The proposed “Cordoba House” overlooking the World Trade Center site – where a group of jihadists killed over 3000 Americans and destroyed one of our most famous landmarks – is a test of the timidity, passivity and historic ignorance of American elites. . .

Those Islamists and their apologists who argue for “religious toleration” are arrogantly dishonest. They ignore the fact that more than 100 mosques already exist in New York City. Meanwhile, there are no churches or synagogues in all of Saudi Arabia. In fact no Christian or Jew can even enter Mecca.

And they lecture us about tolerance.

If the people behind the Cordoba House were serious about religious toleration, they would be imploring the Saudis, as fellow Muslims, to immediately open up Mecca to all and immediately announce their intention to allow non-Muslim houses of worship in the Kingdom. They should be asked by the news media if they would be willing to lead such a campaign. . .

America is experiencing an Islamist cultural-political offensive designed to undermine and destroy our civilization. Sadly, too many of our elites are the willing apologists for those who would destroy them if they could.

No mosque.

No self deception.

No surrender.

The time to take a stand is now.

Posted by Jack @ 11:52 pm on July 21st 2010

Music Video of the Fortnight: Low Red Land

The internet, it is teh awesome. Found this band doing the standard random connection net surfing thing. I was looking for different video version’s of Pink Floyd’s greatest anti-war song ever, When The Tiger’s Broke Free, a tune that was (sort of) track four on their greatest unloved album ever, The Final Cut, when I found a cover by Low Red Land, which led to their other videos, and voila, love at first listen. This is Dreams That Heroes Dream.

You should also try, I mean definitely try, Dog’s Hymn as well.

Posted by Brad @ 1:12 pm on July 21st 2010

The Admirable Courage of Shirley Sherrod and the Sad State of Us

I haven’t had time to post any comprehensive post about the Sherrod fiasco, although I did some back and forth in the comments to this post that should make my disgust, right at the outset, very clear. At some point I want to sit down and collect my thoughts about the sudden upsurge of racial divisiveness – I think the story here touches on that in a significant way but is by no means the only data point. I also think it says a lot about the sort of right that Breitbart represents, and the inherent problems of both the media machine and the present Democratic administration. But I just don’t have time at the moment to give those thoughts the reflection and airing they deserve.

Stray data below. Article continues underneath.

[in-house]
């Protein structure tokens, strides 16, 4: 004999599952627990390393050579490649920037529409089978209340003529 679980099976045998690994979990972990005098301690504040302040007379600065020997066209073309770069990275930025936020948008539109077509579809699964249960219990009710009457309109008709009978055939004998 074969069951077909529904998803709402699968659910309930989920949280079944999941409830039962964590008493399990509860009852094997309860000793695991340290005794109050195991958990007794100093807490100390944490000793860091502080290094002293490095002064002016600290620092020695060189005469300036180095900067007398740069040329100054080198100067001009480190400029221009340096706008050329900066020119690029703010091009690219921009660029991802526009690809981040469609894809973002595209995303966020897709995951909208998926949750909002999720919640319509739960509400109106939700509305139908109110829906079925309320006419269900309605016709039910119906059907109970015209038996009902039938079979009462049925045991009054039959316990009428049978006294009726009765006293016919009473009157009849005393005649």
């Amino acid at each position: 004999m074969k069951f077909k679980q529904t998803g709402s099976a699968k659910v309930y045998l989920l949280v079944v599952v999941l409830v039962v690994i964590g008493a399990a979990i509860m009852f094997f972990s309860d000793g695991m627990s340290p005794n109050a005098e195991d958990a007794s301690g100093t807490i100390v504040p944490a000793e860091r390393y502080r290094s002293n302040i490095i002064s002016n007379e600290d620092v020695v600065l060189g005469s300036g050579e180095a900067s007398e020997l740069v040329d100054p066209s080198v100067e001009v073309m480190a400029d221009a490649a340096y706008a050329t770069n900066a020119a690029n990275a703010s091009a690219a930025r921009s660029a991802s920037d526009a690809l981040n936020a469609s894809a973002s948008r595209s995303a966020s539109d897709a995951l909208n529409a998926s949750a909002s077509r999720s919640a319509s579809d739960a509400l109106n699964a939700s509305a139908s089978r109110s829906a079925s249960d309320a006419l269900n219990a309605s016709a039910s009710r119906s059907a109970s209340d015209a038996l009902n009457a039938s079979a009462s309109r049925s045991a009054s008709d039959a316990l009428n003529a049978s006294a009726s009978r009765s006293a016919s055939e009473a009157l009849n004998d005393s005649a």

But I did want to say something. I believe that we get the kind of political rhetoric we deserve. We love to bemoan how politicians seem trained to speak a lot while saying nothing, but we rarely reflect that it’s us that is doing the training. Here is the full video, again, of the speech Shirley Sherrod gave to the NAACP chapter she was invited to address. Watch it. Remember, as you do, that it was taken, out of context, as an example of black racism against whites and, presumably, some kind of race war that Democrats and Obamacites are conducting. Eric Holder caused a storm of controversy for saying we are a nation of cowards when it comes to discussions of race. You cannot say that of Shirley Sherrod. But through the prism of the last 36 hours of this story, reflect on whether or not he was, on the whole, right.

Glenn Greenwald also elaborates on this angle.

Just as CNN fired Octavia Nasr for one of the few insightful and interesting observations she ever voiced about the Middle East, Sherrod’s speech — which caused her to be fired — is simply inspiring in its uncommon candor, courage and wisdom. Few people are willing so publicly to confess to tribal biases and detail how they struggle to overcome them, even though that’s a challenge which any person who evolves at some point must confront. That process — far more than the pretense of having always been bias-free — requires difficult self-examination, and its public discussion offers vitally needed lessons for everyone. Many people are unwilling ever to engage that process privately, let alone candidly describe it publicly. Those with the courage to do so, like Sherrod, should be heralded for that candor. Instead, she was slandered, falsely disparaged, and fired.

Thankfully, the massive injustice here appears to be in the process of being corrected, in no small measure because, as Greenwald points out, Sherrod had the courage to stand her ground and the confidence to know that she was, in every way, in the right. And the NAACP has walked back their reaction, I expect Vilsack will do the same, and even many on the right (NRO, Glenn Beck, Hot Air, etc.) have admirably pointed fingers in exactly the right directions. So maybe this is a teaching moment.